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How Much Data Do You Use?

Recent news of Verizon, following a change by At&t in May, ending their "unlimited data" plans have sent certain people into a frenzy of trying to calculate how much data they truly use on a monthly basis - after all no one enjoys opening their cell phone bill and seeing they've incurred overage charges thanks to the extra text messages from Aunt Mildred or from attempting to download movies and music from websites we"ll leave unmentioned. So, for those whose carrier is Verizon here is a breakdown of what you can expect under the new tiered monthly data pricing:

  • $30 for 2GB of data
  • $50 for 5GB
  • $80 for 10GB

Of course you can contact Customer Service and discuss how the new tier pricing will effect you and they will offer a suggestion as to which data plan you should choose. However, for those who prefer to be a bit more hands on here are a few steps you can take to better understand how much data you use on a monthly basis and from there make a educated decision as to which data plan best fits your needs.

To begin, you need to gather a few pieces of information from your Verizon bill. Under the "Data" section there will be an area titled "Kilobyte Usage" followed by a number used. This is the total amount of data you use when surfing the web, checking email or downloading apps.

Here are the guidelines were using to convert our Kilobyte usage to Gigabytes as used in the tier pricing:

  • 1 Gigabyte = 1,048,576 Kilobytes
  • 1 Gigabyte = 1,024 Megabytes
  • 1 Megabyte = 1,024 Kilobytes

Lets say your bill reported 402,050 KB used. If we divide 402,050 KB (our usage) by 1,048,578 (number of KB in 1 Gigabyte) we get 0.38342403 which is the same as saying we are using roughly 38% of 1GB. If this were the case choosing the monthly plan offering 2GB would suffice given you don't expect a large jump in your data usage.

If your bill reports you are using close to 2,097,156KB (which is equal to 2GB)or above every month then we'd advise you to consider the 5GB monthly plan.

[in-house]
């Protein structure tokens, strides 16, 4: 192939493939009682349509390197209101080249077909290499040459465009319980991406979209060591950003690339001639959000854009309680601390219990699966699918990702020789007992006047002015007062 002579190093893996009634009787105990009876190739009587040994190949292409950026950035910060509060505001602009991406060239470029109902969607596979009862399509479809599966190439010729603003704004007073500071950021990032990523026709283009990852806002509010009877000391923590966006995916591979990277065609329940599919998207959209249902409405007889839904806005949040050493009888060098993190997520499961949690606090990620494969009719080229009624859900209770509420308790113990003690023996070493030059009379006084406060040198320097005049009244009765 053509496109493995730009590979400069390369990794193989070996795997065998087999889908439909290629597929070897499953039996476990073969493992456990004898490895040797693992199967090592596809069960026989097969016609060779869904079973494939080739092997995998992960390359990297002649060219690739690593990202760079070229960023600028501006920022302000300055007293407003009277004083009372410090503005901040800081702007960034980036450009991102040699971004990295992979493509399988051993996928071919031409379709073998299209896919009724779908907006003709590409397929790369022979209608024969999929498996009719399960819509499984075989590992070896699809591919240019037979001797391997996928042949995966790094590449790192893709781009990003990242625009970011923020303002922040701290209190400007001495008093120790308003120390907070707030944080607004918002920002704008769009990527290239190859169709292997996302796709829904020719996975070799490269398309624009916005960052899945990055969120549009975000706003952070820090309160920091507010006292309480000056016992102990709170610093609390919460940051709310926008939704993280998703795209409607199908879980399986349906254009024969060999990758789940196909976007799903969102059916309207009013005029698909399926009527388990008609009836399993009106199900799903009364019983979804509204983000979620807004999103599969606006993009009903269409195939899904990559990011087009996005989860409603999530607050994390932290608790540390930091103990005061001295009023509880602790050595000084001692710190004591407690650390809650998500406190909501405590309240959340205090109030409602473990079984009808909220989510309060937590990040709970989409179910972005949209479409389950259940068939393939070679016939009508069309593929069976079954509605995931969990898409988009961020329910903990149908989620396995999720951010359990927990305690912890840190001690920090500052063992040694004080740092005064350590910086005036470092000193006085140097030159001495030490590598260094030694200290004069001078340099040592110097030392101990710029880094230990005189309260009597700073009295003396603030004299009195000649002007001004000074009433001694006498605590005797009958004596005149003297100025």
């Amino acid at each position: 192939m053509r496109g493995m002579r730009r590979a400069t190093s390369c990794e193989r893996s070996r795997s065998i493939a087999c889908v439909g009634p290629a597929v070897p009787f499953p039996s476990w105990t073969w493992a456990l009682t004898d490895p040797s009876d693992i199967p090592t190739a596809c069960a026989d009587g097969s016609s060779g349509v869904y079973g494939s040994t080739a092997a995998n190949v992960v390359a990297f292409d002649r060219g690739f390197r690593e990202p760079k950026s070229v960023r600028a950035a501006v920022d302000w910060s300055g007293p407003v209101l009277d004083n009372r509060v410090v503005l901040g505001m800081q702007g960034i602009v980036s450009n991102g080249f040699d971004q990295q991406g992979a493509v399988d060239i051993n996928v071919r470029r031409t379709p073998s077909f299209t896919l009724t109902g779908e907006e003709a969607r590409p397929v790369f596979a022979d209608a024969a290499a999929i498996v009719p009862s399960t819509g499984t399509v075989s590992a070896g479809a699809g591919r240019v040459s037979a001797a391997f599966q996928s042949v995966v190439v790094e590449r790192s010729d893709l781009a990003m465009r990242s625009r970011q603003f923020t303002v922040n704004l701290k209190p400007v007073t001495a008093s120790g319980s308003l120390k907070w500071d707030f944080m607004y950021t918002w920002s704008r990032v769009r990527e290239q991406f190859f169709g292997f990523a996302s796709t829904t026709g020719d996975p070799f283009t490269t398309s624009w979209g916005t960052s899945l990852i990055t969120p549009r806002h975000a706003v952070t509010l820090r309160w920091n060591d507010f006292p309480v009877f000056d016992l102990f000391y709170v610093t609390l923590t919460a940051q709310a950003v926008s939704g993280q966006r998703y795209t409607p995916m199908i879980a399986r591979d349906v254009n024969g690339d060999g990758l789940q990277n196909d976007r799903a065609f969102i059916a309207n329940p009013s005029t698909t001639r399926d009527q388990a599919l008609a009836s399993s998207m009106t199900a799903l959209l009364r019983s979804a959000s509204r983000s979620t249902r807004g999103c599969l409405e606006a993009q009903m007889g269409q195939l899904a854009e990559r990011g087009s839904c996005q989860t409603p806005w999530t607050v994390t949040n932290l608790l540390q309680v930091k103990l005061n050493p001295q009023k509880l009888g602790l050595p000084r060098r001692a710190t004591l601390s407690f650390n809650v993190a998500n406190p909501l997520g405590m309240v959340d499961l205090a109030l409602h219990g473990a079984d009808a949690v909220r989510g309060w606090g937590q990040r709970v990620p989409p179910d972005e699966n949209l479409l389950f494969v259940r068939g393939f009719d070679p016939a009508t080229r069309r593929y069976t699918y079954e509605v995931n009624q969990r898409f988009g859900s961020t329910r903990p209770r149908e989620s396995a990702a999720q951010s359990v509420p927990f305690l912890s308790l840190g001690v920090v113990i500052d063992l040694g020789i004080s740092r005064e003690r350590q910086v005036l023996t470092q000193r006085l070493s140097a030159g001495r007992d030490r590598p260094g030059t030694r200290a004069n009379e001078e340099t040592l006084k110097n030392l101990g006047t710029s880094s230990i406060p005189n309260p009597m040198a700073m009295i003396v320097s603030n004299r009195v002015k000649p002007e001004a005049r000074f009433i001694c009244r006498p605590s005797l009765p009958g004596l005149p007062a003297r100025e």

How's Your Memory?

Here’s a little memory test for everyone...

Most people know that you can right-click on the MY COMPUTER icon, choose PROPERTIES from the menu displayed, and see how much memory is in your computer.

But there is another way—and the other way will give you a little better idea whether or not you have enough memory.
Even if you’re not a computer whiz you can do this.

  • 1. Click START > RUN
(Normally in the lower left-hand corner of your screen).  
Type in msinfo32
  • 2. Click OK
(This opens up the SYSTEM INFORMATION utility installed on every Windows computer; the system summary shows you all kinds of things about your computer)

In the right hand window pane, scroll to the bottom until you see TOTAL PHYSICAL MEMORY.  
This tells you how much memory you have installed.
It will probably say something like “1024.00” MB or “2048.00” MB or “1.0GB” or “2.0GB” (MB = Megabytes; GB=Gigabytes).
1GB is the minimum that you should have installed.  2GB or 3GB might be better depending on what you do with your computer; but you should have at least 1GB.  Windows uses about 400MB (40%) -leaving about 600MB for your programs.  If you are running a memory hog antivirus program (you are running an antivirus program aren’t you?), it may use 100-200MB more.

Now here’s the more important part … 
Look below the total physical memory at the AVAILABLE PHYSICAL MEMORY.
If this number is above 300MB (or .3GB) you are probably doing okay.  If it’s above 1GB (or 1000MB) you have plenty of memory to do almost anything you want to do.

But if this number is BELOW 300MB (.3GB) you have a problem.  
If it is below 200MB (.2GB) you probably experience some pretty severe computer slowdowns.  
If it is below 100MB (.1GB) the computer is all but unusable and you are frustrated with it.  The computer is crawling.  You think it’s broken.  It chunks away, takes forever to do anything, and sometimes gets confused.
Good news!  Your computer is not broken.  It’s just overloaded.  It doesn’t have the resources to handle what you are asking it to do.
So how to fix that?

Upgrade the ram.  If you have 1GB or less, add at least 1GB (if it will hold it).

If you don’t want to upgrade the ram then just run one program at a time and you may be okay.

The thing to remember is that windows—all by itself with nothing else running– uses about 1/3 of the memory you physically have installed. We recommend a minimum of 1GB if you run XP. If you are running Vista or Windows 7, we recommend a minimum of 2 GB; especially on a 64-bit machine.